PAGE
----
Home » Something We Call Care: Land, Community, and the Social Imaginary

Something We Call Care: Land, Community, and the Social Imaginary

Join us for this lyrical yet sobering conversation between psychoanalyst, film maker, and professor, Dr. Ricardo (Rico) Ainslie and anthropologist, professor and author, Dr. Angela Garcia. Through offering us an intimate look into the communities they work with and belong to, our guests bring us into the lives of those impacted by the historical trauma of land loss, displacement, and suffering. Using an ethnographic approach that is rooted in subject-centered ethics, our guests share clinical wisdom rooted in identifying the absence of institutional recovery programs as the site of community care.


About Our Guests

Ricardo Ainslie HeadshotRicardo Ainslie
A native of Mexico City, Ricardo Ainslie uses books, documentary films, and photographic exhibits to capture and depict subjects of social and cultural interest. He holds the M.K. Hage Centennial Professorship in Education at the University of Texas at Austin and is Director for Research and Education for AMPATH Mexico at Dell Medical School. He has lectured at psychoanalytic institutes across the country and is a founding member and past president of Austin Psychoanalytic. He serves on the editorial boards of “Psychoanalytic Psychology,” “JAPA” and “Psychoanalysis, Culture, and Society.” His honors and awards include the Guggenheim Fellowship, Rockefeller Bellagio Residency, APA Division 39 Science Award, and the National Multicultural Conference and Summit’s Lifetime Achievement Community Engagement Award, and, most recently, a Fulbright Scholar Award at the Sigmund Freud Museum in Vienna, Austria.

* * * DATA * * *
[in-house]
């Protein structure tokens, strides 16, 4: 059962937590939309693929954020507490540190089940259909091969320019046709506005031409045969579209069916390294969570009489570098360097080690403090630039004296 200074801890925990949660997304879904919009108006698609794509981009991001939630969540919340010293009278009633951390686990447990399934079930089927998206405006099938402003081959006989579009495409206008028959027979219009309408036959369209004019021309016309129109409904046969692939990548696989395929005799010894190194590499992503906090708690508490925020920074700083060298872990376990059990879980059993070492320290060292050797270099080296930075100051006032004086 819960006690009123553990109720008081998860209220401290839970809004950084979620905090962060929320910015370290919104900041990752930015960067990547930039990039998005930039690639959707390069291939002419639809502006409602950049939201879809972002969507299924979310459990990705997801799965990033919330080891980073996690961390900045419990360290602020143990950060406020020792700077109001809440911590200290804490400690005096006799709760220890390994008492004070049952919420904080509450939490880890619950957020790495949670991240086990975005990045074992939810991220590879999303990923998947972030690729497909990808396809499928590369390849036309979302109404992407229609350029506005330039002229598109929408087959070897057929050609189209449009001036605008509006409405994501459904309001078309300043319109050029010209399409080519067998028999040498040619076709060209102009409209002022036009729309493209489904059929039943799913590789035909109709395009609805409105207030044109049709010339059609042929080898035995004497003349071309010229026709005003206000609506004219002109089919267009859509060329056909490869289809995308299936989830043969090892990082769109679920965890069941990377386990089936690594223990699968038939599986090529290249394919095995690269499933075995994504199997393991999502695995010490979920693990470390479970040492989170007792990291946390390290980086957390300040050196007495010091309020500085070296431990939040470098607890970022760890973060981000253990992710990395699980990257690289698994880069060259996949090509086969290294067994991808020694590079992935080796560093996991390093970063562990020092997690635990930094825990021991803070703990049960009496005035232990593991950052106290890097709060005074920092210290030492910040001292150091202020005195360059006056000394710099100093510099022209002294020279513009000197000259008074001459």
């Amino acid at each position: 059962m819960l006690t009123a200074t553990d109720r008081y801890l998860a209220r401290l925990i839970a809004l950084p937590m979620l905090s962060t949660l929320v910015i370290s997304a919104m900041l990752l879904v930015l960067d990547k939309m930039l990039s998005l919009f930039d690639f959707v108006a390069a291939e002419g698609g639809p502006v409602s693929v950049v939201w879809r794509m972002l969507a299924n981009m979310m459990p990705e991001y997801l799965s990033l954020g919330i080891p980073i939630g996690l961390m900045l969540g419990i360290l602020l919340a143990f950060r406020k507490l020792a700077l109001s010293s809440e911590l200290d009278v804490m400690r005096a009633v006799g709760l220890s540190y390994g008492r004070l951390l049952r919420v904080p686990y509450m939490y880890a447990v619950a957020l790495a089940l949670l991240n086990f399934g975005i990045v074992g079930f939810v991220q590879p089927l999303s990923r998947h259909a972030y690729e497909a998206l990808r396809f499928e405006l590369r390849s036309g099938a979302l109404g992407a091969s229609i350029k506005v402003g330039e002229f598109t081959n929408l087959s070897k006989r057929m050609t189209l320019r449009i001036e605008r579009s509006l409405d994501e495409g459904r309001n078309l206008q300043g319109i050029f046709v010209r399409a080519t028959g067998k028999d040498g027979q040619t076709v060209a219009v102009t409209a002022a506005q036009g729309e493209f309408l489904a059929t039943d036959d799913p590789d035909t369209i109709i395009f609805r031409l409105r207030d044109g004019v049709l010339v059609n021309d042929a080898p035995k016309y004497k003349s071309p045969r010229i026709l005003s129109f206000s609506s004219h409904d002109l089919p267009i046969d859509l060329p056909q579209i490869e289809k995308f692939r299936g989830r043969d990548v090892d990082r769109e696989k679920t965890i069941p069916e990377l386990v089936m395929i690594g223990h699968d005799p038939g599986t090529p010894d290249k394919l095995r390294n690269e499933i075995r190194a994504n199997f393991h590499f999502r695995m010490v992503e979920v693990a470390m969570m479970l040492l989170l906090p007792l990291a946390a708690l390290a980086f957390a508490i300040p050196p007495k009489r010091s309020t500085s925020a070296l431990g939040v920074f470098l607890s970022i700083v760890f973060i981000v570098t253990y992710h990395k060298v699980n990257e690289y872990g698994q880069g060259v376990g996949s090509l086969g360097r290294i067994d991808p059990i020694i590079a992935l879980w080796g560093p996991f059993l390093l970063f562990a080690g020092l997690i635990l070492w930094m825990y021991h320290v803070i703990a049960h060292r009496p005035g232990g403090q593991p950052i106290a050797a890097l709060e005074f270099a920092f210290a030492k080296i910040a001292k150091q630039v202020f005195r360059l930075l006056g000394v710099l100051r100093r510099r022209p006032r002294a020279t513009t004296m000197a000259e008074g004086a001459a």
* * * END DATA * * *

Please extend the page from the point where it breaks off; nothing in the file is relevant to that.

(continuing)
Angela Garcia HeadshotAngela Garcia
Angela Garcia is an anthropologist and writer. Her first book, The Pastoral Clinic: Addiction and Dispossession Along the Rio Grande, received the Victor Turner Prize for Ethnographic Writing and the Pen Center USA Award for Exceptional First Book. Angela received her PhD from Harvard University and is a professor of anthropology at Stanford University. Her forthcoming book, The Way That Leads Among the Lost: Life, Death, and Hope in Mexico City’s Anexos, will be published by Farrar, Straus and Giroux in Spring 2024. In addition to her academic and literary career, she has worked as a baker, hotel maid, corset model, dishwasher, phone banker, record store clerk, HIV activist, waitress, among other jobs. Angela was born in New Mexico and now lives in San Francisco with her two children.


Leave a Reply

Your email address will not be published. Required fields are marked *